Fresh off a diplomacy mission to Russia, U.S. Senator Rand Paul, R-Bowling Green, is not so diplomatic in defending himself against charges that other overseas trips have been at either taxpayer or campaign-donor expense.
Paul was one of several members of Congress singled out last month in a report produced by the nonpartisan Campaign Legal Center for using Political Action Committee funds to “subsidize lavish lifestyles on their donors’ dimes.”
The report said Paul’s RAND (Reinventing a New Direction) PAC spent $11,043 at restaurants in Italy and Malta, $4,492 on a limousine service in Rome, and $1,904 at the St. George Lycabettus Hotel in Athens.
In a phone interview Tuesday morning with the Daily News, Paul didn’t deny such specific expenditures but rather justified them as investments that netted a solid return.
The senator said he has had “a lot of questions” about the Campaign Legal Center report, which he said was motivated by “people who have a political agenda to damage me.”
“When you try to imply that campaign funds have been misspent, I take that personally,” he said. “No campaign funds were spent except to raise more money.”
Paul said he netted more than $70,000 for his PAC on the European travels.
“If this were a chamber of commerce fundraiser, the story would be that we raised $70,000,” he said.
Paul has also drawn fire for his support of President Donald Trump’s statements after a meeting with Russian President Vladimir Putin in Finland that were perceived as being perhaps too friendly to the leader of a country that has historically not been on friendly terms with the United States.
Cozying up to the Russian leader at a time when investigations into Russian meddling in the 2016 elections continue predictably evokes a negative reaction. But Paul stands by his support for improving relations with Russia, as his recent trip to meet with members of that country’s legislative bodies attests.
“We should have more dialogue with Russia,” said Paul, who pointed out that his latest trip was paid for by the Cato Institute, a libertarian think tank.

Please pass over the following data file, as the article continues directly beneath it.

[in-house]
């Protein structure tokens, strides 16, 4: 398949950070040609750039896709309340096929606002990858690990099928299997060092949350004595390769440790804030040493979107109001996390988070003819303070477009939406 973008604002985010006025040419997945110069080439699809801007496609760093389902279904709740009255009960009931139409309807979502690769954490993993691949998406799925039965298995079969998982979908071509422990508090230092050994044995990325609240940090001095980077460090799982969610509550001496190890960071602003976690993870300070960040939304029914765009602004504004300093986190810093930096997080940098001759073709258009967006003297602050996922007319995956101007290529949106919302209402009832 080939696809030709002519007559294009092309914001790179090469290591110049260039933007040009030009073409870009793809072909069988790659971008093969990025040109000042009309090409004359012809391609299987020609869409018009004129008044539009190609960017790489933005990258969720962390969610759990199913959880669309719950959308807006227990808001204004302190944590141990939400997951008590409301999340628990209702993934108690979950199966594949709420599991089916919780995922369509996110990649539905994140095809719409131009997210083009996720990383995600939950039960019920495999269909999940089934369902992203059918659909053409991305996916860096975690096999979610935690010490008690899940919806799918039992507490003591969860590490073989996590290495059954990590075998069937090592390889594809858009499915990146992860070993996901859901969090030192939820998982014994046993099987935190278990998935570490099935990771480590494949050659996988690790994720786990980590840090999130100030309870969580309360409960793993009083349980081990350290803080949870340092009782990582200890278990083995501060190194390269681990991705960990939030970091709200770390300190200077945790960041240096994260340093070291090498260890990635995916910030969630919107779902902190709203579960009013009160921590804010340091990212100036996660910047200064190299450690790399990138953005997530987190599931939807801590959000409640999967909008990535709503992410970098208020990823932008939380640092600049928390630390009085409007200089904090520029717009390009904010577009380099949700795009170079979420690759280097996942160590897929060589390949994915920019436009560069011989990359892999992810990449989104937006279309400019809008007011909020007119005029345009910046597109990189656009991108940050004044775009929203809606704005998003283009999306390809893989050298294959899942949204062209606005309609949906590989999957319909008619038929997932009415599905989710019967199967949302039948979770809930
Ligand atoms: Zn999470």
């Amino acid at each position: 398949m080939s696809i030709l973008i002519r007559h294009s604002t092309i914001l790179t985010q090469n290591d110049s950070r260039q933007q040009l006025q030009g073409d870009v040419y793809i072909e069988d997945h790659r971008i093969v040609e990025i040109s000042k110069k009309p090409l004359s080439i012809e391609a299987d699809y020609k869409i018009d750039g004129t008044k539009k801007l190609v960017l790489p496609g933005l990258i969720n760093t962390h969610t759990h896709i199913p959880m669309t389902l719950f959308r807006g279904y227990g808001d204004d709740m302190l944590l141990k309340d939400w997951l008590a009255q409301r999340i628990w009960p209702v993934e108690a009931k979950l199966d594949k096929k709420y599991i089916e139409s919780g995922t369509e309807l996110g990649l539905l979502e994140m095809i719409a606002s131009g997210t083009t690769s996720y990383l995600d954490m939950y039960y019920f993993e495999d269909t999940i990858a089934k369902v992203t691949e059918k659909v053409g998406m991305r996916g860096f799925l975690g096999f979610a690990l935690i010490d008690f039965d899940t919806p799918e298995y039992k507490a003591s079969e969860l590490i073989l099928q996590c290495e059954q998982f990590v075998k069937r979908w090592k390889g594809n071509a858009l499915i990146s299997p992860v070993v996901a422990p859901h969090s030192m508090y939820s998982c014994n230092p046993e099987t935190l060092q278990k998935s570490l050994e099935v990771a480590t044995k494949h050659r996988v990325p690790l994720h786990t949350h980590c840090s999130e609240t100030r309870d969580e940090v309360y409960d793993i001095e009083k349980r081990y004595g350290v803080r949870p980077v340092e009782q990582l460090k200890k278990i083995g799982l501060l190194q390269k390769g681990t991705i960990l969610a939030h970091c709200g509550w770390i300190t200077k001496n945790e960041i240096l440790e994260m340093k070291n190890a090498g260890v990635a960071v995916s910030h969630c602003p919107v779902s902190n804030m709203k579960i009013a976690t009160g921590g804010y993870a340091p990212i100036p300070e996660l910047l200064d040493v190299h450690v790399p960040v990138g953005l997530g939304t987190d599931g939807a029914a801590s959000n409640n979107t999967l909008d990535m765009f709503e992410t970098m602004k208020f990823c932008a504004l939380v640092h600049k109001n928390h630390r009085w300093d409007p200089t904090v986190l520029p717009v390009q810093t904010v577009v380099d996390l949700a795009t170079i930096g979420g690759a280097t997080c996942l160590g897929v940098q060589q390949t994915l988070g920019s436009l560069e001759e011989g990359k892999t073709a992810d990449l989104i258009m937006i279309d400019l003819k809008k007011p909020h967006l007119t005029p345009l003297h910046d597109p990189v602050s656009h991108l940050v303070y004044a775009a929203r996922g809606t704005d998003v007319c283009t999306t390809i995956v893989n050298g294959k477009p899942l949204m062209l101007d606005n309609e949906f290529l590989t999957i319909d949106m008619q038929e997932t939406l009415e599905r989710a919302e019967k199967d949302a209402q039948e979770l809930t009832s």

A member of the Senate Foreign Relations Committee, Paul points out that the two superpowers have an obligation to be on good terms.
“We need better dialogue so we won’t have an accidental nuclear engagement,” the senator said.
In addition to meeting with members of Russia’s parliament, Paul met briefly with former Soviet Union leader Mikhail Gorbachev and held him up as an example of the type of relations that should exist between the U.S. and Russia.
“It was incredible meeting with someone who helped end the Cold War,” said Paul. “Gorbachev mentioned that it’s really important that we have conversations.”
Toward that end, Paul has invited Russian lawmakers to come to the U.S. for meetings.
The timing of such an invitation isn’t ideal, with the election-meddling investigation continuing, but Paul said diplomatic relations can help prevent future meddling. In fact, he and the other legislators who visited Russia elicited a promise from their Russian counterparts that there would be no meddling in this year’s elections.
“I’ve tried very hard to impress on them that meddling in our elections will set back relations,” Paul said. “It’s not in their self-interest.”
As he has in the past, Paul made the point that election meddling is nothing new and that it’s up to local and national officials to ensure that our election process is more secure.
“Absolutely we should protect our elections,” he said. “Countries will continue to try to influence our elections. We live in an era when you can do that electronically.
“I’m of the mind that our constitutional government is strong enough that some country trying to hack into our election is not going to destroy our republic. The important thing is that we protect the integrity of our elections, all the way down to the precinct level.”
Written by Don Sergent. Cross-posted with permission from the
Bowling Green Daily News via the Kentucky Press News Service.